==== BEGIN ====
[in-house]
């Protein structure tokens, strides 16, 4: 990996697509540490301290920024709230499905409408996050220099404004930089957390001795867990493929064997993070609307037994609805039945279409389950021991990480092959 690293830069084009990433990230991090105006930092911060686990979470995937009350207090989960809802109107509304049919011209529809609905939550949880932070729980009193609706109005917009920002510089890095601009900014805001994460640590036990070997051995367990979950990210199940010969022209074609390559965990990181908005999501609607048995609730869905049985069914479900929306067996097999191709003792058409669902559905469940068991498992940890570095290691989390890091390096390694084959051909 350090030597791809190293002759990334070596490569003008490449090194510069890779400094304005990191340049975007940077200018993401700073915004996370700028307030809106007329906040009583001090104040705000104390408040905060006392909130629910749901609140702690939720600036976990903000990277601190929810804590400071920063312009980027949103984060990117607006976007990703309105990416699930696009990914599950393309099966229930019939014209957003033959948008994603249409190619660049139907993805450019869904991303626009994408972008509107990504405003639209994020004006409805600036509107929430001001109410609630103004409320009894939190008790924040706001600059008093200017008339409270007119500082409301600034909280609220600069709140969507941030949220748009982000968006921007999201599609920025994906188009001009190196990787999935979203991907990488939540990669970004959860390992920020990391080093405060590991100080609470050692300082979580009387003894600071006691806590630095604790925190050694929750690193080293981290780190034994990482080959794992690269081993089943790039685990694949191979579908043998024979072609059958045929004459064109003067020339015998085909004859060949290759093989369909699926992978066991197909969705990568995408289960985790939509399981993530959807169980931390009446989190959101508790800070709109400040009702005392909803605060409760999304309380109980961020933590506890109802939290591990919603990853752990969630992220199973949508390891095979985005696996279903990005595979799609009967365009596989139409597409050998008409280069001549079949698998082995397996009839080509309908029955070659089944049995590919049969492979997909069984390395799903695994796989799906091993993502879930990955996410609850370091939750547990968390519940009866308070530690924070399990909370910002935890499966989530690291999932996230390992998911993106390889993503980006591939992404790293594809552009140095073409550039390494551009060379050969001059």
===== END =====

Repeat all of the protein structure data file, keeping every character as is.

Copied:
[in-house]
């Protein structure tokens, strides 16, 4: 990996697509540490301290920024709230499905409408996050220099404004930089957390001795867990493929064997993070609307037994609805039945279409389950021991990480092959 690293830069084009990433990230991090105006930092911060686990979470995937009350207090989960809802109107509304049919011209529809609905939550949880932070729980009193609706109005917009920002510089890095601009900014805001994460640590036990070997051995367990979950990210199940010969022209074609390559965990990181908005999501609607048995609730869905049985069914479900929306067996097999191709003792058409669902559905469940068991498992940890570095290691989390890091390096390694084959051909 350090030597791809190293002759990334070596490569003008490449090194510069890779400094304005990191340049975007940077200018993401700073915004996370700028307030809106007329906040009583001090104040705000104390408040905060006392909130629910749901609140702690939720600036976990903000990277601190929810804590400071920063312009980027949103984060990117607006976007990703309105990416699930696009990914599950393309099966229930019939014209957003033959948008994603249409190619660049139907993805450019869904991303626009994408972008509107990504405003639209994020004006409805600036509107929430001001109410609630103004409320009894939190008790924040706001600059008093200017008339409270007119500082409301600034909280609220600069709140969507941030949220748009982000968006921007999201599609920025994906188009001009190196990787999935979203991907990488939540990669970004959860390992920020990391080093405060590991100080609470050692300082979580009387003894600071006691806590630095604790925190050694929750690193080293981290780190034994990482080959794992690269081993089943790039685990694949191979579908043998024979072609059958045929004459064109003067020339015998085909004859060949290759093989369909699926992978066991197909969705990568995408289960985790939509399981993530959807169980931390009446989190959101508790800070709109400040009702005392909803605060409760999304309380109980961020933590506890109802939290591990919603990853752990969630992220199973949508390891095979985005696996279903990005595979799609009967365009596989139409597409050998008409280069001549079949698998082995397996009839080509309908029955070659089944049995590919049969492979997909069984390395799903695994796989799906091993993502879930990955996410609850370091939750547990968390519940009866308070530690924070399990909370910002935890499966989530690291999932996230390992998911993106390889993503980006591939992404790293594809552009140095073409550039390494551009060379050969001059």